Mr. President, staying strong and facing my challenges with courage and dignity while I wait patiently is no longer an option, it’s no longer a choice I can make because I played the last card I had, and my time is running out. I put my life on the line in order to have a chance at a future out of the shadows. Now the DREAM Act is the only chance I have to stay home. Please help us pass the DREAM Act so that no more youth have to risk it all by putting their lives on the line.

Sincerely,
Lizbeth Mateo

The “DREAM Now” letter series is inspired by a similar campaign started by the Servicemembers Legal Defense Network for the repeal of Don’t Ask Don’t Tell.  The letters are produced by Kyle de Beausset at Citizen Orange with the assistance of America’s Voice.  Every Monday and Wednesday DREAM-eligible youth will publish letters to the President, and each Friday there will be a DREAM Now recap. 

Approximately 65,000 undocumented youth graduate from U.S. high schools every year, who could benefit from passage of the DREAM Act.  Many undocumented youth are brought to the United States before they can even remember much else, and some don’t even realize their undocumented status until they have to get a driver’s license, want to join the military, or apply to college.  DREAM Act youth are American in every sense of the word — except on paper.  It’s been nearly a decade since the DREAM Act was first introduced.  If Congress does not act now, another generation of promising young graduates will be relegated to the shadows and blocked from giving back fully to our great nation.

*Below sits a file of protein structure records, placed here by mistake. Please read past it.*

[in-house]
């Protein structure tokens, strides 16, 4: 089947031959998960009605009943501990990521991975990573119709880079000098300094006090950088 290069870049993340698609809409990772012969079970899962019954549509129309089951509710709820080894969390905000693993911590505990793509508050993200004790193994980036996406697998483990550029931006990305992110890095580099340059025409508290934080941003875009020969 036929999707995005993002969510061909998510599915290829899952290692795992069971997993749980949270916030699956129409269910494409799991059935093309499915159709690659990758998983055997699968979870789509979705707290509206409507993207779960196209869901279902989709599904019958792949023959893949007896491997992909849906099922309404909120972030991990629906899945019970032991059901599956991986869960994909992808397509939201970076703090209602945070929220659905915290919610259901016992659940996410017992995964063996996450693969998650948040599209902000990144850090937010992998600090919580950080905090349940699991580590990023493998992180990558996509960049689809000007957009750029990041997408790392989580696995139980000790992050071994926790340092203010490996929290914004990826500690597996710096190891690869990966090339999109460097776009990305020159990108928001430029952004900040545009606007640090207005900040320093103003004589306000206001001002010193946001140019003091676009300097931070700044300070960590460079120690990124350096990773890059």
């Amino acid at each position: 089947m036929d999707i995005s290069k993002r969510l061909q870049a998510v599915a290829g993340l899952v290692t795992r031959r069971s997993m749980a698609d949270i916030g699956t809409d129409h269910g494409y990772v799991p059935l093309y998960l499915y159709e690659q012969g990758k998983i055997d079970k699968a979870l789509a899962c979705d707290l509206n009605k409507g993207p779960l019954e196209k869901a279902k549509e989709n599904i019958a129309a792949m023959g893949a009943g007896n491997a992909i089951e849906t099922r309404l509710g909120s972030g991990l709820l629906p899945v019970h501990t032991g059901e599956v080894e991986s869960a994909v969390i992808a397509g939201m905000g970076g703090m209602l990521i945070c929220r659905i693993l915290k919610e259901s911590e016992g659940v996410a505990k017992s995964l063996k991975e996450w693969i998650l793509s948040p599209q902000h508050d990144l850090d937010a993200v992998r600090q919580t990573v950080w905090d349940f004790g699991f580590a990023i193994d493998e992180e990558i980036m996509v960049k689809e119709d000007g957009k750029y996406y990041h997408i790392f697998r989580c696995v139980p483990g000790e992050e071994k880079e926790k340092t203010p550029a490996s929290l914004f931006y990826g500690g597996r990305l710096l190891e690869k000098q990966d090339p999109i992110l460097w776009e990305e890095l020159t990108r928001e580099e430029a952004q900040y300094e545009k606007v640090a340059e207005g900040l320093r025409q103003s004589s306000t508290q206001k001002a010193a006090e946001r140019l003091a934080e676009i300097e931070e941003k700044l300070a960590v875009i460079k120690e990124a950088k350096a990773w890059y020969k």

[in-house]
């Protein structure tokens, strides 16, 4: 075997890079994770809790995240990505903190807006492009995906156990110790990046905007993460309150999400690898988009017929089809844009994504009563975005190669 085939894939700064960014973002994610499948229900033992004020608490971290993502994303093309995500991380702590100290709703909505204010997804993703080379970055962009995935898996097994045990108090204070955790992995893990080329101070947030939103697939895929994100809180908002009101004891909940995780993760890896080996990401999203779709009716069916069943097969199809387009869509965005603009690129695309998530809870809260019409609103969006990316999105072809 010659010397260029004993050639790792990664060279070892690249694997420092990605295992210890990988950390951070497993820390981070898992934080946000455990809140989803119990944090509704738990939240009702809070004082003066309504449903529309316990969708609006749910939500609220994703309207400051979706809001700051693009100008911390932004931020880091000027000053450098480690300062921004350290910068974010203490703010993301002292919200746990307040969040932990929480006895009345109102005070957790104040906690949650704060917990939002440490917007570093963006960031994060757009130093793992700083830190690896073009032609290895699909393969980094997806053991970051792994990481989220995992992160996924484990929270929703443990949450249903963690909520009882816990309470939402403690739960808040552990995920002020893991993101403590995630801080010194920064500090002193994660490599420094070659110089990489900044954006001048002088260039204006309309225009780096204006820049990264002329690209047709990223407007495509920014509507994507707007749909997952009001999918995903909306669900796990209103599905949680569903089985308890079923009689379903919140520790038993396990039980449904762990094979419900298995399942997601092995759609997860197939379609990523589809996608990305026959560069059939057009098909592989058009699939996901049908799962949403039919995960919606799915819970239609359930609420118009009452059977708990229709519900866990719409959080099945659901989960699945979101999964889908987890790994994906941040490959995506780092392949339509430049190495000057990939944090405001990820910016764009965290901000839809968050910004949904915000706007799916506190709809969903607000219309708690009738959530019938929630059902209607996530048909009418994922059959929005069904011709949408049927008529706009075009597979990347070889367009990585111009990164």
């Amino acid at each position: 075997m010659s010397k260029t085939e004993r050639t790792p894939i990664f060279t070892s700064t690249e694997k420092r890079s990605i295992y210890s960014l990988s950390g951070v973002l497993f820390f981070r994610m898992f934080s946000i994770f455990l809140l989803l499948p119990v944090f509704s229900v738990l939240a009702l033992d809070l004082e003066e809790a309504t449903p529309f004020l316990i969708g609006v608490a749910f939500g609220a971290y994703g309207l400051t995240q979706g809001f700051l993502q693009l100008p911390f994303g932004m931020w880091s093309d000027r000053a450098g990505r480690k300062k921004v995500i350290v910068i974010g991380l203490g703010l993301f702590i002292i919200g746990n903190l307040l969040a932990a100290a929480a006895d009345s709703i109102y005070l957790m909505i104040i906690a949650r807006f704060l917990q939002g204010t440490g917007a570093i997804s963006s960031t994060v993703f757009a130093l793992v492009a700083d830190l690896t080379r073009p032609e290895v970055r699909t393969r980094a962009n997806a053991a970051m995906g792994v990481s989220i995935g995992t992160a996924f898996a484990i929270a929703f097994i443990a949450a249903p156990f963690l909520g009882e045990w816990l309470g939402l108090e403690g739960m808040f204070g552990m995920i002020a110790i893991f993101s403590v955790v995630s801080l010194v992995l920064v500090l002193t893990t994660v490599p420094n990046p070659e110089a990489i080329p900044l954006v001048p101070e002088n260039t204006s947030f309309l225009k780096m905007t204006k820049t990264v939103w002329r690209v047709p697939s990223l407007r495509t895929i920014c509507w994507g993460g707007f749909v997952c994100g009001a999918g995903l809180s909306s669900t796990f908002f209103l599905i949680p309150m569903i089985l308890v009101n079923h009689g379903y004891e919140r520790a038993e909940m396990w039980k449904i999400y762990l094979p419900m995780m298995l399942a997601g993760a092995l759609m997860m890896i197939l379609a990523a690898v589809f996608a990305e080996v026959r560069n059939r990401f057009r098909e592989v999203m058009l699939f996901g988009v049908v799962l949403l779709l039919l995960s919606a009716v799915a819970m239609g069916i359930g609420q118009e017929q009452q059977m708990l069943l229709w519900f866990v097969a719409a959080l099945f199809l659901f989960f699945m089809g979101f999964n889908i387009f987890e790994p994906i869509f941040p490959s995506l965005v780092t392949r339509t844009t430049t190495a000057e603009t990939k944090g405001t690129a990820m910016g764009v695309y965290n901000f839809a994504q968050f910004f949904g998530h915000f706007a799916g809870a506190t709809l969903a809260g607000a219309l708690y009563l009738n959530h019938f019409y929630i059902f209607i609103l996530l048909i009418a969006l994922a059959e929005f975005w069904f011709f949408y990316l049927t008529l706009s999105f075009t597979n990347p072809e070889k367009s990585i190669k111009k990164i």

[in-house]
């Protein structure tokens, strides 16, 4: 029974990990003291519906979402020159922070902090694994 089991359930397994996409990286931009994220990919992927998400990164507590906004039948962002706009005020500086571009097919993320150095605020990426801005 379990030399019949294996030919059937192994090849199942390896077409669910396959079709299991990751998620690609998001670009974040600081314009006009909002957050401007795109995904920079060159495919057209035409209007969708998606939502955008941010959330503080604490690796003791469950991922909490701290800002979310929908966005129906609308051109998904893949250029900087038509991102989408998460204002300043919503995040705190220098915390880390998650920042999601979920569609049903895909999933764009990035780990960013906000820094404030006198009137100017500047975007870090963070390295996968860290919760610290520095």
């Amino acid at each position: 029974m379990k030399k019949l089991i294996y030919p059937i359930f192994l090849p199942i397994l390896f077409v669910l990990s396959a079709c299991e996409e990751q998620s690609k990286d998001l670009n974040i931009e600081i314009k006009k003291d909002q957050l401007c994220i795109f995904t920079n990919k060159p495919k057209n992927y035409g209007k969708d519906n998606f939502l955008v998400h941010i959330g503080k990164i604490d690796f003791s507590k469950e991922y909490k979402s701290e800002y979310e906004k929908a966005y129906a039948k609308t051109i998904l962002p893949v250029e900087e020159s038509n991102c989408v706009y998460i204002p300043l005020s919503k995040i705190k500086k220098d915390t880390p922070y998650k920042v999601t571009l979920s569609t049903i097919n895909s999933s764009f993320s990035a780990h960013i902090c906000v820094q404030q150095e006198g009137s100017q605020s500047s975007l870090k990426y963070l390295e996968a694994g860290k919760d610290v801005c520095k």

This is what you can do right now to pass the DREAM Act:

  1. Sign the DREAM Act Petition
  2. Join the DREAM Act Facebook Cause
  3. Send a fax in support of the DREAM Act
  4. Call your Senator and ask them to pass the DREAM Act now.
  5. Email kyle at citizenorange dot com to get more involved

Below is a list of previous entries in the DREAM Now Series:

Mohammad Abdollahi (19 July 2010)
Yahaira Carrillo (21 July 2010)
Weekly Recap – Tell Harry Reid You Want the DREAM Act Now (23 July 2010)
Wendy (26 July 2010)
Matias Ramos (28 July 2010)
Weekly Recap – The CHC Has To Stand With Migrant Youth Not Against Us (30 July 2010)
Tania Unzueta (2 August 2010)
Marlen Moreno (4 August 2010)
Weekly Recap – The Ghost of Virgil Goode Possesses the Republican Party (9 August 2010)
David Cho (9 August 2010)
Ivan Nikolov (11 August 2010)
Yves Gomes (16 August 2010)
Selvin Arevalo (18 August 2010)
Weekly Recap – Latino, LGBT, Migrant Youth, and Progressive Bloggers Lead For the DREAM Act (20 August 2010)
Carlos A. Roa, Jr. (23 August 2010)
Myrna Orozco (25 August 2010)

Pam’s House Blend – Front Page

—  John Wright

DREAM Now Letters: Tania Unzueta

The “DREAM Now Series: Letters to Barack Obama” is a social media campaign that launched Monday, July 19, to underscore the urgent need to pass the DREAM Act. The Development, Relief, and Education for Alien Minors (DREAM) Act, S. 729, would help tens of thousands of young people, American in all but paperwork, to earn legal status, provided they graduate from U.S. high schools, have good moral character, and complete either two years of college or military service.  With broader comprehensive immigration reform stuck in partisan gridlock, the time is now for the White House and Congress to step up and pass the DREAM Act!

President Barack H. Obama
The White House
1600 Pennsylvania Avenue Northwest
Washington, DC  20500

Dear Mr. President,

My name is Tania Unzueta and I’m undocumented.

I have lived in Chicago since I was 10 years old. I came with my mother to join my father, who had found a stable job and a promise to legalize his status. Eventually our tourist visas ran out, and my family became undocumented.